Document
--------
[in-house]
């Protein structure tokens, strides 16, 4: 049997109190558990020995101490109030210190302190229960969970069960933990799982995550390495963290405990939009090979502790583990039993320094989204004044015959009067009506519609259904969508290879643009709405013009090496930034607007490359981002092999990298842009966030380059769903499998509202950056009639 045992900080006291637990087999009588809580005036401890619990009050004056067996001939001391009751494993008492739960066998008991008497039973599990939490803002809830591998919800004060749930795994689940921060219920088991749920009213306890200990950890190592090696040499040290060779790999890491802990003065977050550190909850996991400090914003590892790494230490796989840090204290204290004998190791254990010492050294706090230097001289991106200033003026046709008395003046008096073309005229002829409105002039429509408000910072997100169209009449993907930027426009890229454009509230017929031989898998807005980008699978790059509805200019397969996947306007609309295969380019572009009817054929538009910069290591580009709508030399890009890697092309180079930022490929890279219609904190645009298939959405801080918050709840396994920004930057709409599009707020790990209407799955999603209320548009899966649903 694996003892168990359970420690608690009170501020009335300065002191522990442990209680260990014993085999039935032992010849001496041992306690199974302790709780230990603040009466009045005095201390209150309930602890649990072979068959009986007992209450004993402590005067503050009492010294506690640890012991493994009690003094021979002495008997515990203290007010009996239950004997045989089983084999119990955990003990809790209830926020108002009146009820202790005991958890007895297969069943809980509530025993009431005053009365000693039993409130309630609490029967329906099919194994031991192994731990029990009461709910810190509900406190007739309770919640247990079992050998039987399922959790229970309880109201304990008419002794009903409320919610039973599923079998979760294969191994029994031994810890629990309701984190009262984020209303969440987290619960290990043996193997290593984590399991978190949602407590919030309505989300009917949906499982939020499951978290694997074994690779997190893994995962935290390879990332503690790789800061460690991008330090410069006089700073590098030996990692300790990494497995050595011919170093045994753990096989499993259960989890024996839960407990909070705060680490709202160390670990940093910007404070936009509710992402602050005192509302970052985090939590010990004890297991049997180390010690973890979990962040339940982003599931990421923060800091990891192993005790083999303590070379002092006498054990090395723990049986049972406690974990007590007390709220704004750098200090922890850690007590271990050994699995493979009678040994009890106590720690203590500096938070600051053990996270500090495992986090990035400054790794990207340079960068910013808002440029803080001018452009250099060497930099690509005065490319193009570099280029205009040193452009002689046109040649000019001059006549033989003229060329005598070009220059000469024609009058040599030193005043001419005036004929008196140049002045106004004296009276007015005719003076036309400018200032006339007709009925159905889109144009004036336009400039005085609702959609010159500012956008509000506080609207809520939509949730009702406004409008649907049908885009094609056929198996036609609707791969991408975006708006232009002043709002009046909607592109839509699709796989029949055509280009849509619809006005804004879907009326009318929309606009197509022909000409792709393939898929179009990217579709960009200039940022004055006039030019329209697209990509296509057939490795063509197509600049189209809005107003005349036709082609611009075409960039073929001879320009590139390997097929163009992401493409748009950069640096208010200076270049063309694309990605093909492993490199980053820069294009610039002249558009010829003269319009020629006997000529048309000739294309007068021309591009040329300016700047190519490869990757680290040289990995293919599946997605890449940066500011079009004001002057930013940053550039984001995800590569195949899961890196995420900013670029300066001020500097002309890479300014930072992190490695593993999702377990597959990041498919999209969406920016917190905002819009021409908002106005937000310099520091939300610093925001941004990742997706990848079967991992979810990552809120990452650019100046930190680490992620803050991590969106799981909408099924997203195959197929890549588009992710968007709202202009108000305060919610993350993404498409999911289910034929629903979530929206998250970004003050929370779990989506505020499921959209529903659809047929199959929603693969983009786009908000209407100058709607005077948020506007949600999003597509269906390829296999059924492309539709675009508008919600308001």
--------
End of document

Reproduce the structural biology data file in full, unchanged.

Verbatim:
[in-house]
């Protein structure tokens, strides 16, 4: 049997109190558990020995101490109030210190302190229960969970069960933990799982995550390495963290405990939009090979502790583990039993320094989204004044015959009067009506519609259904969508290879643009709405013009090496930034607007490359981002092999990298842009966030380059769903499998509202950056009639 045992900080006291637990087999009588809580005036401890619990009050004056067996001939001391009751494993008492739960066998008991008497039973599990939490803002809830591998919800004060749930795994689940921060219920088991749920009213306890200990950890190592090696040499040290060779790999890491802990003065977050550190909850996991400090914003590892790494230490796989840090204290204290004998190791254990010492050294706090230097001289991106200033003026046709008395003046008096073309005229002829409105002039429509408000910072997100169209009449993907930027426009890229454009509230017929031989898998807005980008699978790059509805200019397969996947306007609309295969380019572009009817054929538009910069290591580009709508030399890009890697092309180079930022490929890279219609904190645009298939959405801080918050709840396994920004930057709409599009707020790990209407799955999603209320548009899966649903 694996003892168990359970420690608690009170501020009335300065002191522990442990209680260990014993085999039935032992010849001496041992306690199974302790709780230990603040009466009045005095201390209150309930602890649990072979068959009986007992209450004993402590005067503050009492010294506690640890012991493994009690003094021979002495008997515990203290007010009996239950004997045989089983084999119990955990003990809790209830926020108002009146009820202790005991958890007895297969069943809980509530025993009431005053009365000693039993409130309630609490029967329906099919194994031991192994731990029990009461709910810190509900406190007739309770919640247990079992050998039987399922959790229970309880109201304990008419002794009903409320919610039973599923079998979760294969191994029994031994810890629990309701984190009262984020209303969440987290619960290990043996193997290593984590399991978190949602407590919030309505989300009917949906499982939020499951978290694997074994690779997190893994995962935290390879990332503690790789800061460690991008330090410069006089700073590098030996990692300790990494497995050595011919170093045994753990096989499993259960989890024996839960407990909070705060680490709202160390670990940093910007404070936009509710992402602050005192509302970052985090939590010990004890297991049997180390010690973890979990962040339940982003599931990421923060800091990891192993005790083999303590070379002092006498054990090395723990049986049972406690974990007590007390709220704004750098200090922890850690007590271990050994699995493979009678040994009890106590720690203590500096938070600051053990996270500090495992986090990035400054790794990207340079960068910013808002440029803080001018452009250099060497930099690509005065490319193009570099280029205009040193452009002689046109040649000019001059006549033989003229060329005598070009220059000469024609009058040599030193005043001419005036004929008196140049002045106004004296009276007015005719003076036309400018200032006339007709009925159905889109144009004036336009400039005085609702959609010159500012956008509000506080609207809520939509949730009702406004409008649907049908885009094609056929198996036609609707791969991408975006708006232009002043709002009046909607592109839509699709796989029949055509280009849509619809006005804004879907009326009318929309606009197509022909000409792709393939898929179009990217579709960009200039940022004055006039030019329209697209990509296509057939490795063509197509600049189209809005107003005349036709082609611009075409960039073929001879320009590139390997097929163009992401493409748009950069640096208010200076270049063309694309990605093909492993490199980053820069294009610039002249558009010829003269319009020629006997000529048309000739294309007068021309591009040329300016700047190519490869990757680290040289990995293919599946997605890449940066500011079009004001002057930013940053550039984001995800590569195949899961890196995420900013670029300066001020500097002309890479300014930072992190490695593993999702377990597959990041498919999209969406920016917190905002819009021409908002106005937000310099520091939300610093925001941004990742997706990848079967991992979810990552809120990452650019100046930190680490992620803050991590969106799981909408099924997203195959197929890549588009992710968007709202202009108000305060919610993350993404498409999911289910034929629903979530929206998250970004003050929370779990989506505020499921959209529903659809047929199959929603693969983009786009908000209407100058709607005077948020506007949600999003597509269906390829296999059924492309539709675009508008919600308001």